Angelfish Diseases, Parasites & Remedies

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An important part of knowing how to care for your angelfish is being aware of the signs and symptoms of the various angelfish diseases that can affect your angelfish.

Parasites, bacteria, fungus and various viral infections can all affect your angelfish. Of course, the first line of defense against diseases is offering proper tank conditions for your fish.

Good water conditions coupled with a varied and balanced diet can go a long way in ensuring that your angelfish develop a strong immune system that can ward off many diseases.

In my experience – and I’m sure many other aquarists can back me up on this – prevention is the best medicine there is, but even with the best prevention diseases may still strike sometimes.

When this does happen, it helps to be aware of how each disease manifests itself, so you can spring into action and offer appropriate treatment for your angelfish.

Here are the most common angelfish diseases, parasites, and remedies that you can apply to prevent further damage or the death of your angelfish:

Angelfish Dropsy

Dropsy appears as a result of an underlying infection caused by a bacterium that’s normally available in aquariums but causes problems if the immune system of your angelfish becomes compromised.

As a result of the infection, kidney function can become compromised, which leads to fluid build-up in inside the fish.

Symptoms of angelfish dropsy include:

  • Bloated appearance and protruding eyes;
  • Scales sticking out;
  • Rapid gill breathing;
  • Loss of appetite and lethargy.

As for the remedies to angelfish dropsy, the outlooks aren’t good. If you notice the disease in its advanced stages, there isn’t anything you can do to save the lives of angelfish that are affected.

If you manage to catch the disease in its incipient stages, adding antibacterial medication to their food and treating angelfish in a separate tank, which contains Epsom salts (⅛ teaspoons to 5 gallons ratio) can help draw out some of the excess fluid.

Angelfish Ich / Ick

Angelfish Ich or White Spot Disease appears as tiny outbreaks of white spots dotted across the body of the fish.

The leading cause of ich in angelfish is sudden changes in water temperature and stress.

Alternatively, introducing plants or other fish that already carry the protozoa in a tank with bad water conditions can also lead to Ich in your other angelfish.

Without treatment the disease carries a high mortality rate, therefore, immediate treatment is required.

Symptoms of angelfish Ick include:

  • White spots on the body of your angelfish;
  • Fish rubbing against objects in the tank trying to remove the spots;
  • Folded fins;
  • Difficulty breathing if spots are located on gills;
  • Loss of appetite and disoriented swimming.

Remedies for Ich include:

  • Anti-parasitic medication;
  • Raising water temperature to 86°F;
  • Adding aquarium salt to the water, which can disrupt the fluid regulation if Ich.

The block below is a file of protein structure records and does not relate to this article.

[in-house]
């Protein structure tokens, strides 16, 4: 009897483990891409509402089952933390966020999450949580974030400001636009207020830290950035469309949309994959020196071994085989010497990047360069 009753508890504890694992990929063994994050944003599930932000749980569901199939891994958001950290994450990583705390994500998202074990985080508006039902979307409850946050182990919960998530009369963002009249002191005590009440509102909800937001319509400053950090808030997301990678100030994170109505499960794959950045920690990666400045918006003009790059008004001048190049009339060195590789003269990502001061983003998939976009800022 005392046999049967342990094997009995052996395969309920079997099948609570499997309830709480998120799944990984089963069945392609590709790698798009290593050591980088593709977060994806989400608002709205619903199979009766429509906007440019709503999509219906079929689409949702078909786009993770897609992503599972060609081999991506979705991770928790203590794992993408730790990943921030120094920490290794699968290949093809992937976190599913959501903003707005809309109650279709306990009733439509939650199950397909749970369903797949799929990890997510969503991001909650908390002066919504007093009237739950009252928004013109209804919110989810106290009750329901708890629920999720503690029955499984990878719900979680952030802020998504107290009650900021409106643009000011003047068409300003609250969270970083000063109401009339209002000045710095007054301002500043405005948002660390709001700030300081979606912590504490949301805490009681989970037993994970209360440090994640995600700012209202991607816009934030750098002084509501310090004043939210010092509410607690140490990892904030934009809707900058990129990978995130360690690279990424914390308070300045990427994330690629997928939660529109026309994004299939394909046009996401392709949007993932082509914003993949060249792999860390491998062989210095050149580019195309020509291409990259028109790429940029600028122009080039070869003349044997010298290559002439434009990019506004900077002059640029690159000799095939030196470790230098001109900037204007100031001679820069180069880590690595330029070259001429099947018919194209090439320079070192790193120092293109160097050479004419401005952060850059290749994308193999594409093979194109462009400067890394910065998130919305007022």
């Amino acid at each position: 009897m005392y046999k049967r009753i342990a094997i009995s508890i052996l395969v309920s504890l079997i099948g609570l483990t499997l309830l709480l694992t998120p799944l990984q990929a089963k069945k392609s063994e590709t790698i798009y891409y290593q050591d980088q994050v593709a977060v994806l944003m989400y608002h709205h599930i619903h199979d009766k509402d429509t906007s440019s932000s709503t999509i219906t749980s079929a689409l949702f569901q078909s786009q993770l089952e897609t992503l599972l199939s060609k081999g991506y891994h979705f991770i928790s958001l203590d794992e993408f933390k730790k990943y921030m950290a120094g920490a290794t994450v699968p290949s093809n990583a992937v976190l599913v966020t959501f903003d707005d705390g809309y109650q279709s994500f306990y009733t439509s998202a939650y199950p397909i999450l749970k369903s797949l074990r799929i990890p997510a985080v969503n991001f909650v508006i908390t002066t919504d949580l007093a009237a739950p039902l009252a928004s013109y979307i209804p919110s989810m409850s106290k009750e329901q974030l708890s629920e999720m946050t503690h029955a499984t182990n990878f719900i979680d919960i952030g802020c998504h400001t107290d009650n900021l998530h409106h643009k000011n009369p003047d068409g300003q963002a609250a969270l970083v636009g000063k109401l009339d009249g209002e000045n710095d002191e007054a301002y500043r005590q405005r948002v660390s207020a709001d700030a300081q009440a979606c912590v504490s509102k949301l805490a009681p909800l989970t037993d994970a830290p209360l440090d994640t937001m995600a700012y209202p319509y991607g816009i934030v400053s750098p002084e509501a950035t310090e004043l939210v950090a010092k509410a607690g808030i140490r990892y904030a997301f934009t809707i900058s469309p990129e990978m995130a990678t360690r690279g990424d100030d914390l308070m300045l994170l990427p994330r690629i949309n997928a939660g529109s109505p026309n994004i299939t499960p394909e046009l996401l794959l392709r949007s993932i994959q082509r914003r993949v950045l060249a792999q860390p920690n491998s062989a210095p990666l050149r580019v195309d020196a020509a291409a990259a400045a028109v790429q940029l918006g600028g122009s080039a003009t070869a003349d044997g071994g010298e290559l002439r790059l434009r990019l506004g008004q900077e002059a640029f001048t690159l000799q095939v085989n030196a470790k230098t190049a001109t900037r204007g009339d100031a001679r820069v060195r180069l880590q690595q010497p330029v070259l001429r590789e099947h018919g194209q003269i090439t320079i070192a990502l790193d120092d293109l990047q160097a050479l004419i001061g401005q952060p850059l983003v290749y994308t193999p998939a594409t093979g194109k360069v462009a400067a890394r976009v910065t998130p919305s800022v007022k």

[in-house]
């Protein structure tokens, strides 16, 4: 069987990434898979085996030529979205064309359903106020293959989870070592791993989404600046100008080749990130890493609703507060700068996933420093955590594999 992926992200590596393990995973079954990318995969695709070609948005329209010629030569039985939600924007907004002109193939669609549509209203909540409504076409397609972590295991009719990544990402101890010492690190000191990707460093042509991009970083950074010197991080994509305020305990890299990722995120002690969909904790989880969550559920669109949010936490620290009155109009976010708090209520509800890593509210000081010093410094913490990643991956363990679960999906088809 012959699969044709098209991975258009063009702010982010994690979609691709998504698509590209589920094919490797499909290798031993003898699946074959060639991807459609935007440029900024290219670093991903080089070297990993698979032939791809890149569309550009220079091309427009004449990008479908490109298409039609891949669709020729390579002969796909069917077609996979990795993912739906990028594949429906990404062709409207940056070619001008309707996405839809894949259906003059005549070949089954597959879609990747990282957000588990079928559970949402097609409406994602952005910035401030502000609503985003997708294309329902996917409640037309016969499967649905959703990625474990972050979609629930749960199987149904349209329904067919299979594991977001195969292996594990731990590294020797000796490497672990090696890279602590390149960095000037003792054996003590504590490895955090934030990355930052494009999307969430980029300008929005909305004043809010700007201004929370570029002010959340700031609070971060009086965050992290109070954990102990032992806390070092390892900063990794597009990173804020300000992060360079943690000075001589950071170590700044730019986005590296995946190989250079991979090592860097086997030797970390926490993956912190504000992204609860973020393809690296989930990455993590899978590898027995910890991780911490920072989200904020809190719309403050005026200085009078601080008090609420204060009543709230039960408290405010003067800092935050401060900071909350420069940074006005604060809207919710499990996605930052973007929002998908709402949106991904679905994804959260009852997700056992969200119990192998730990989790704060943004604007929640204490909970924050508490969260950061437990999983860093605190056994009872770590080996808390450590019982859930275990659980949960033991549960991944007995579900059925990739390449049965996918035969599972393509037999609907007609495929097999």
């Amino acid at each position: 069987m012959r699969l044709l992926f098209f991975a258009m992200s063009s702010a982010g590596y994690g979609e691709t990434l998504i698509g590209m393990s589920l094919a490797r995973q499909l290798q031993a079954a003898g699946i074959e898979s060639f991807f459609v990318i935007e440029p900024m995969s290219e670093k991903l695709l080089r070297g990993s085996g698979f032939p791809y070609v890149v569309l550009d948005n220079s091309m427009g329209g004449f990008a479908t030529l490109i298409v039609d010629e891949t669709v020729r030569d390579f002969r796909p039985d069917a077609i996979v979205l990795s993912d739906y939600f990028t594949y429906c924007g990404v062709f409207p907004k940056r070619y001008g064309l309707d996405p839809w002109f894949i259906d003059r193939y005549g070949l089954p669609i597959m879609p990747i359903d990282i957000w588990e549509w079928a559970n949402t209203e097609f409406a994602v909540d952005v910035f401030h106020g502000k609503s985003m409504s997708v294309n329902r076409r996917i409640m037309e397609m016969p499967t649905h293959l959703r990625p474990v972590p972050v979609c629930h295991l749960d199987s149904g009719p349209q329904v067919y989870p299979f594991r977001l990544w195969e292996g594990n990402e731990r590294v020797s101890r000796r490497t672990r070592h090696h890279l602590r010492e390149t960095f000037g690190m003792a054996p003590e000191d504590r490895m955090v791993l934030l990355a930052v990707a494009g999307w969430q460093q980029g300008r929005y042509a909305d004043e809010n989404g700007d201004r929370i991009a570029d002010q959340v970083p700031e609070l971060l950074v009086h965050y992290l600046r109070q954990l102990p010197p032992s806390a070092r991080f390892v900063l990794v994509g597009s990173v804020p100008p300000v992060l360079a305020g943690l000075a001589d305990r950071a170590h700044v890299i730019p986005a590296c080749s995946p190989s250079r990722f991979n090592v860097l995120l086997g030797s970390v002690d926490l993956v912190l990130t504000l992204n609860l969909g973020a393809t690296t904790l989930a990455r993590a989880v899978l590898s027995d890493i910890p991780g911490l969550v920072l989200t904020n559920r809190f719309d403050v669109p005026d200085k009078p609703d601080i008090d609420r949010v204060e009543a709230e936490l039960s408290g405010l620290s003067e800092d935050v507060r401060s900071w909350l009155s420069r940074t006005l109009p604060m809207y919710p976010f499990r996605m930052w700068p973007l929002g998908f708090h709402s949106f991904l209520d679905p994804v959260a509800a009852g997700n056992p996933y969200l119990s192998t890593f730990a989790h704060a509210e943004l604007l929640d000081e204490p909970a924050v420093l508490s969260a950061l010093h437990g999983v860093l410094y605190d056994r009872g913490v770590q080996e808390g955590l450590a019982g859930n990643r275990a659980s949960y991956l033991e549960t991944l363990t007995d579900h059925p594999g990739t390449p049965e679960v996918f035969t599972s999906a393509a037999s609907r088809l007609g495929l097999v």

When adding antiparasitic medication into the tank, it’s best to remove the carbon filter, because it may absorb the medication.

Angelfish Fin Rot

Angelfish fin rot is a bacterial infection that commonly appears in freshwater aquariums where water conditions are precarious. It attacks the fins and slowly works its way to the base.

Angelfish fin rot can be caused by Flavobacterium Columnare, Pseudomonas, or Aeromonas, all of which may be present in tanks, which aren’t properly cleaned.

Symptoms of angelfish fin rot include:

  • Fins looking like they’ve been shredded;
  • Difficulty swimming if disease is advanced;
  • Milky-white areas if disease spreads to other areas.

Remedies for this disease should involve a complex approach:

  • Assessment of water conditions, followed by tank cleaning and multiple 20-50% water changes;
  • Removing fish that nip at the fins of other fish, rehoming fish if tank is overstocked;
  • Antibiotic treatment.

Unfortunately, once the infection damages the fins of your angelfish, the affected tissue cannot be regrown or regenerated, therefore, I recommend doing your best to prevent the disease from spreading by following a strict treatment plan.

Angelfish Velvet Disease (Gold Dust Disease)

Velvet Disease is an infection caused by the parasite Piscinoodinum, which attacks the body of the fish forming a cyst in the natural slime coating of the angelfish and then erupting through the skin.

Symptoms of velvet disease in angelfish:

  • Body is coated in gold (sometimes green or brown) cysts;
  • Excess slime production;
  • Rapid breathing;
  • Rubbing against objects in the tank;
  • Loss of appetite;
  • General lethargy;
  • Fins kept at side.

Secondary infections because of the weakened immune system of the fish are also common, therefore, the symptoms of velvet disease can be accompanied by symptoms of other infections as well.

Remedies should be applied immediately as you notice symptoms because the disease is extremely contagious, and it can result in the death of your fish.

Treatment options that can help include:

  • Quarantining fish in a hospital tank, which is blacked-out (cover it with a blanket) for 3 weeks and temperature is raised to 82-86°F;